The art of citations August 15, 2012Posted by mareserinitatis in engineering, papers, research, science.
Tags: art, citations, papers, research
I had an art class in Governor’s school that really reminds me of how I feel when people look at my research. Governor’s school, in North Dakota, is a six week program where you get to be immersed in a particular area of interest. Usually this involves some in depth, hands-on experience. I ended up spending six weeks doing research in a biology lab. I came out of the experience knowing I loved research but hated biology, and that ultimately got me interested in a career in science.
Aside from all that, we had enrichment activities in the evenings. My enrichment class was drawing. I can’t remember the specific name of the project, but basically we were supposed to draw part of another image. I chose to draw the Madonna’s face from Rafael’s Madonna de Foligno. I was at a place where I didn’t have access to any good art supplies, so I just did the drawing on lined paper. After I’d finished it up, I was terribly disappointed I’d not had any real drawing paper as it was one of the nicest drawings I’ve ever made. I felt like the lines on the notebook paper really disrupted a beautiful image.
My art teacher was a college student, and even though the term hipster hadn’t yet been coined, that’s what immediately pops to mind when I think about him. Rather than being impressed with my uber-awesome drawing skills, he thought the neatest thing about the drawing was that it was on lined paper. I guess he thought it made it look modern or something like that. I was livid. I’d worked so hard to get the image right, and he only cared about how the paper made it look cool (which it didn’t).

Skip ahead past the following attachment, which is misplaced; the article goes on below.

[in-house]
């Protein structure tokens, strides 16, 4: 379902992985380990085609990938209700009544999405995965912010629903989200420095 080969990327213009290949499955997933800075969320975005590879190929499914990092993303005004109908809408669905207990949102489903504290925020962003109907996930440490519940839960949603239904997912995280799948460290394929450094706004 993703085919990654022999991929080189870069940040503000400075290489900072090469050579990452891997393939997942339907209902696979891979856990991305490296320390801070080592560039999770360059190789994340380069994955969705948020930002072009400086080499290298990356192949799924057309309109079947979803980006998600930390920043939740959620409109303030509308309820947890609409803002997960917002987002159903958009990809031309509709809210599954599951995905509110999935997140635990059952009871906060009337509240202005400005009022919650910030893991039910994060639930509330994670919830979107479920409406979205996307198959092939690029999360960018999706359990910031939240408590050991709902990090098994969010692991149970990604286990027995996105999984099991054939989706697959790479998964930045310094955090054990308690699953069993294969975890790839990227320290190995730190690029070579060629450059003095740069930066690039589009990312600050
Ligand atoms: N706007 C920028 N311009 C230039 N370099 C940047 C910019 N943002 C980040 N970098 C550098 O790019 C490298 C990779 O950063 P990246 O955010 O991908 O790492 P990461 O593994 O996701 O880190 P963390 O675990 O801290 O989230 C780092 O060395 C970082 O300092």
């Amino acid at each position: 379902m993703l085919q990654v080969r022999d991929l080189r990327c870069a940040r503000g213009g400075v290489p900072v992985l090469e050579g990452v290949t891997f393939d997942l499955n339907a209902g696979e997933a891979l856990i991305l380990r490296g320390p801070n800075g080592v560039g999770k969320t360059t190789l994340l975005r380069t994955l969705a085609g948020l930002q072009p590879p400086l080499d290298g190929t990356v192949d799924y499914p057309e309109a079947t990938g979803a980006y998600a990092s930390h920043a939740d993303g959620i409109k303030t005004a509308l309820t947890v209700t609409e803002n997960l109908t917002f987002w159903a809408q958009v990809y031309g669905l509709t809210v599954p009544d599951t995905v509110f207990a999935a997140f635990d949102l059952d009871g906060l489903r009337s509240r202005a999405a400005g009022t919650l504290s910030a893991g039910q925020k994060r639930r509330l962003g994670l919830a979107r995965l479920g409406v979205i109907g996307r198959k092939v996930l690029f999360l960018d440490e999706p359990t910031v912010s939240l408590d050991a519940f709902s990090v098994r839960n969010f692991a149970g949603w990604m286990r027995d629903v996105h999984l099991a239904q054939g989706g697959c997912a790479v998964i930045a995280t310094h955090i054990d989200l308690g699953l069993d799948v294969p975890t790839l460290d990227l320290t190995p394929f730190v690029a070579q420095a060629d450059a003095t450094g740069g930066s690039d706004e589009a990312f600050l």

This is how I feel when I get citations.
I really like Google Scholar’s profile option. That being said, I’m almost always let down when I get one. I don’t mean to be picky, but I’ve noticed that certain papers get a lot more citations than others. The problem I have with this is that these aren’t my favorite papers: I think I have other papers that are better quality research.
What seems to happen is that one paper will be cited by someone, and once it’s cited, others will start using it as a reference. Some of this obviously has to do with areas where research is more active, which is understandable. I’m sure some of the papers are cited more simply because there’s more related literature coming out. I have to admit, though, that it’s frustrating when a paper you aren’t all that fond of has far more references than the one you really poured yourself into.
It’s kind of like someone admiring your drawing because it’s on lined paper.